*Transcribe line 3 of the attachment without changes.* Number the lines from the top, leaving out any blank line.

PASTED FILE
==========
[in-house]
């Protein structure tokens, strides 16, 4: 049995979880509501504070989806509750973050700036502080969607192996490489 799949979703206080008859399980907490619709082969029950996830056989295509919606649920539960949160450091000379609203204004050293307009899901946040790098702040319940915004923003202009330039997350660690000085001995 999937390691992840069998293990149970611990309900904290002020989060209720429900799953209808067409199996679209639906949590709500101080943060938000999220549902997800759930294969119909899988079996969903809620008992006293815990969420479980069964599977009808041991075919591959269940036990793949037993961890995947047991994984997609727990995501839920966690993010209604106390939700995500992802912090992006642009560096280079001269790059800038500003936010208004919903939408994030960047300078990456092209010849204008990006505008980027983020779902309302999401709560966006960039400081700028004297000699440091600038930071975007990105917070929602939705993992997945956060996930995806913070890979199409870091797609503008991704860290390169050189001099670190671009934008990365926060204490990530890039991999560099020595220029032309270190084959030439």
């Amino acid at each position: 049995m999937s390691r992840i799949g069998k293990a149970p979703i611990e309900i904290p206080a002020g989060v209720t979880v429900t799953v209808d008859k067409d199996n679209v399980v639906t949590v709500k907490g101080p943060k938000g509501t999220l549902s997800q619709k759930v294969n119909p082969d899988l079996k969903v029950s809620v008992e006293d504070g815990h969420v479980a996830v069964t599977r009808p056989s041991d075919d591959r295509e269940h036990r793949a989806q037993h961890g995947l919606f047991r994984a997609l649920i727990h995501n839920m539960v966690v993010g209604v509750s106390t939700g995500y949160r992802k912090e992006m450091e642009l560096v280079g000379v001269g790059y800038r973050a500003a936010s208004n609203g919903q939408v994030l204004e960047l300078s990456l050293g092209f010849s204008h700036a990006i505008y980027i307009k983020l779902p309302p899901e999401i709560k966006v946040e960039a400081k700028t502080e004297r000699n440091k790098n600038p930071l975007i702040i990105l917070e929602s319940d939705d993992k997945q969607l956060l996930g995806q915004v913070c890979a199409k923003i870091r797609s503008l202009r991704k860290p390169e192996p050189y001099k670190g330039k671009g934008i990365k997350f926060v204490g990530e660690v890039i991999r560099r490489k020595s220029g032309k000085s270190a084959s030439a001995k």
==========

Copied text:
């Amino acid at each position: 049995m999937s390691r992840i799949g069998k293990a149970p979703i611990e309900i904290p206080a002020g989060v209720t979880v429900t799953v209808d008859k067409d199996n679209v399980v639906t949590v709500k907490g101080p943060k938000g509501t999220l549902s997800q619709k759930v294969n119909p082969d899988l079996k969903v029950s809620v008992e006293d504070g815990h969420v479980a996830v069964t599977r009808p056989s041991d075919d591959r295509e269940h036990r793949a989806q037993h961890g995947l919606f047991r994984a997609l649920i727990h995501n839920m539960v966690v993010g209604v509750s106390t939700g995500y949160r992802k912090e992006m450091e642009l560096v280079g000379v001269g790059y800038r973050a500003a936010s208004n609203g919903q939408v994030l204004e960047l300078s990456l050293g092209f010849s204008h700036a990006i505008y980027i307009k983020l779902p309302p899901e999401i709560k966006v946040e960039a400081k700028t502080e004297r000699n440091k790098n600038p930071l975007i702040i990105l917070e929602s319940d939705d993992k997945q969607l956060l996930g995806q915004v913070c890979a199409k923003i870091r797609s503008l202009r991704k860290p390169e192996p050189y001099k670190g330039k671009g934008i990365k997350f926060v204490g990530e660690v890039i991999r560099r490489k020595s220029g032309k000085s270190a084959s030439a001995k």